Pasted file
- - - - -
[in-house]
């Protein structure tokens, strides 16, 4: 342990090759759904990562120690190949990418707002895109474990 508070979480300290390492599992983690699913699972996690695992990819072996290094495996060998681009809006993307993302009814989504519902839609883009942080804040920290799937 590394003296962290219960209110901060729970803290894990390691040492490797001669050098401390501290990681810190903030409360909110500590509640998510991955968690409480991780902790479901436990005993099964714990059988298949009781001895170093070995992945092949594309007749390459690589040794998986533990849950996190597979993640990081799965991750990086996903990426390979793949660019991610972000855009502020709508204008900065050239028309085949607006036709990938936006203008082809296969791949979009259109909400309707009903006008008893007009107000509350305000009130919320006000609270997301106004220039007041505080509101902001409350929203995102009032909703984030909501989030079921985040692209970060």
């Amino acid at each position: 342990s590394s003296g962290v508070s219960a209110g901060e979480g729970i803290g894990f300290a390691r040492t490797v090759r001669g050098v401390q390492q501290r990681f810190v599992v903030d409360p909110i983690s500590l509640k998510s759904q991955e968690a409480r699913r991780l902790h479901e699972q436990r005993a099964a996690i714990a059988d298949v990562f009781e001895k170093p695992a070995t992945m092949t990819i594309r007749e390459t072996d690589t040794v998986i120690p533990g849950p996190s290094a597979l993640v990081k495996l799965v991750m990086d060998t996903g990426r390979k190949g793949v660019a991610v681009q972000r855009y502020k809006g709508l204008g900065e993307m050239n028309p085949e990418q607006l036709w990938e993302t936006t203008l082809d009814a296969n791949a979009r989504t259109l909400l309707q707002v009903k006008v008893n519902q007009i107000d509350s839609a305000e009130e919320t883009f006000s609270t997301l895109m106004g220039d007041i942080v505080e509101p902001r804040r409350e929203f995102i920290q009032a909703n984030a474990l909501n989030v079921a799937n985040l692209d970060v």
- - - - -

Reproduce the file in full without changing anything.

[in-house]
């Protein structure tokens, strides 16, 4: 342990090759759904990562120690190949990418707002895109474990 508070979480300290390492599992983690699913699972996690695992990819072996290094495996060998681009809006993307993302009814989504519902839609883009942080804040920290799937 590394003296962290219960209110901060729970803290894990390691040492490797001669050098401390501290990681810190903030409360909110500590509640998510991955968690409480991780902790479901436990005993099964714990059988298949009781001895170093070995992945092949594309007749390459690589040794998986533990849950996190597979993640990081799965991750990086996903990426390979793949660019991610972000855009502020709508204008900065050239028309085949607006036709990938936006203008082809296969791949979009259109909400309707009903006008008893007009107000509350305000009130919320006000609270997301106004220039007041505080509101902001409350929203995102009032909703984030909501989030079921985040692209970060």
């Amino acid at each position: 342990s590394s003296g962290v508070s219960a209110g901060e979480g729970i803290g894990f300290a390691r040492t490797v090759r001669g050098v401390q390492q501290r990681f810190v599992v903030d409360p909110i983690s500590l509640k998510s759904q991955e968690a409480r699913r991780l902790h479901e699972q436990r005993a099964a996690i714990a059988d298949v990562f009781e001895k170093p695992a070995t992945m092949t990819i594309r007749e390459t072996d690589t040794v998986i120690p533990g849950p996190s290094a597979l993640v990081k495996l799965v991750m990086d060998t996903g990426r390979k190949g793949v660019a991610v681009q972000r855009y502020k809006g709508l204008g900065e993307m050239n028309p085949e990418q607006l036709w990938e993302t936006t203008l082809d009814a296969n791949a979009r989504t259109l909400l309707q707002v009903k006008v008893n519902q007009i107000d509350s839609a305000e009130e919320t883009f006000s609270t997301l895109m106004g220039d007041i942080v505080e509101p902001r804040r409350e929203f995102i920290q009032a909703n984030a474990l909501n989030v079921a799937n985040l692209d970060v």